Chödrön points out that in these skin-crawlingly uncomfortable moments there is a latent tenderness and potential. These moments of fear are shaky and horrifying, but they’re also a sign that we’re on the verge of something. As if standing on a cliff-edge, we have a choice: Lean in and embrace the fullness of the moment, or shut down, delude and feel resentful. Leaning in, she argues, is where potential for transformation and healing is found.
At the epicentre of this “throbbing potential” is the realisation that encountering fear and subsequent transformation is not about resolution. The point of leaning into fear and the present moment is not to overcome or ‘solve the problem’ of your misery. This is hard to accept. Everything in our modern, logic-driven human minds seeks out neat and tidy resolution, order, reason and conclusions. Buddhist perspectives tend to differ however. Chödrön reminds us that “things don’t really get solved”. The truth of the human experience is more about chaos, irresolution, arbitrariness, and mystery than about neat stories and conclusions: “[Things] come together and they fall apart. Then they come together and fall apart again. It’s just like that. The healing comes from letting there be room for all this to happen”.
Indeed, wisdom comes from acceptance. Healing and wisdom can be discovered in letting this pattern of dissolution and complexity, clarity and completeness unfold, and sticking with it, not shying from the blinding clarity of imperfection and flux. This is because when we’re on the verge and faced with fear, there is so much tenderness in us, and we have the potential to turn this tenderness towards ourselves. Fear is overcome not with hard-edged discipline and warrior-like muscle, but with tenderness. Fear melts with our courage to feel compassion for ourselves. Fear melts when we accept imperfection and don’t react, when we lean into it, wide-eyed, and bleed from the heart, when we encounter it with unconditional compassion for ourselves and the resolve to not let our tenderness harden and concretise into bitterness, judgement, loathing or disappointment. Courageous people are not fearless - this is not the point at all - but they are consistently compassionate to themselves as ‘tryers’ and ‘works in progress’.
Accepting reality compassionately, ‘as it is’ - worts and all - is contrary to the new-agey, fashionable discourse around ‘manifesting your dreams’, and ‘creating your reality’ through positive words and envisioning exercises. I hear this vapid discourse all the time around yoga studios, I see it in endless titles for self-help books, and in media. Every second freaking ‘new-age sage’ is now a certified master in dream manifestation, vision-boarding and goal realisation.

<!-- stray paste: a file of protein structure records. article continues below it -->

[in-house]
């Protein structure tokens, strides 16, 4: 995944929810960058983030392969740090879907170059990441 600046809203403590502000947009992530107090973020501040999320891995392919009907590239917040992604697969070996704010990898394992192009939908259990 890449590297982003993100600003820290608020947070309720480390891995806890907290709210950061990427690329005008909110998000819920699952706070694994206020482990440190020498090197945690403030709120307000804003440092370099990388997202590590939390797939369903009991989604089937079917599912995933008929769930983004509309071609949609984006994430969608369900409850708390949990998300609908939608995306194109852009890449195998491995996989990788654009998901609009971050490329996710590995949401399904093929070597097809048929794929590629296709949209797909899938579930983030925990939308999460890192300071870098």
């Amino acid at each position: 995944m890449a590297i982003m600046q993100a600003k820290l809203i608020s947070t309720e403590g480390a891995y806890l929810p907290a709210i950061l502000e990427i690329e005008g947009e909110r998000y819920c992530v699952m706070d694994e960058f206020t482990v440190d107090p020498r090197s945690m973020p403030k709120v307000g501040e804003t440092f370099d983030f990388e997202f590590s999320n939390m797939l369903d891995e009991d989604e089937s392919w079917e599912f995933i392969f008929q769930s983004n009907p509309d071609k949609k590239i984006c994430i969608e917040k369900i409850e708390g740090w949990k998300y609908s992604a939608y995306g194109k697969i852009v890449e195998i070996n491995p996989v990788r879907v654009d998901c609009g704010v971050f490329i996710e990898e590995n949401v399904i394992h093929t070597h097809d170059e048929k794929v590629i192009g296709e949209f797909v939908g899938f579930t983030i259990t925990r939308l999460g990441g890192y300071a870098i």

Now, I am not denying that there are meaningful lessons to draw from positive-thinking, planing strategically, and imagining your future. Of course there are. I do this myself, and I’d like to think it works. But I am pointing out that there are some questionable assumptions and effects of this fad.
The underlying assumption of all this manifestation stuff is that perfection is realisable. Written into this discourse is the assumption that the vast, majestic laws of the universe are up for manipulation if you ‘just imagine it’. Its a dizzying degree of arrogance and egotism. It comes packaged in a crushing weight of self-imposed expectation. If you’re not living your dream job, life, health and beauty, whilst making the big-bucks you deserve everyday, manifested your way, you’re obviously not getting the technique right! You can just see the framework of logic playing out like an gaudy advertising reel behind the eyes of new-ager as she espouses dream manifestation techniques and advice: The Universe, Slayed and Perfected in Pink, by Willow Reynolds. Charges per hour - payment here. Namaste.
Buddhist perspectives insist that all this expectation and self-pressure is ultimately vanity and wasted energy. The bottom line is that ‘we don’t know it all’ and we cannot create perfect futures. Stuff happens. Its glorious and mystifying and its so much bigger than us. Wisdom is found in acceptance that the off-centre, in-between state of existence is the ideal situation. This doesn’t imply apathy, or mediocrity. It implies observation, non-judgement, and a compassionate, open-eyed disposition towards ourselves. It implies leaning into our fears and trusting that the bumpy ride will bring us to a place of self-acceptance and deeper knowledge about what really makes us tick.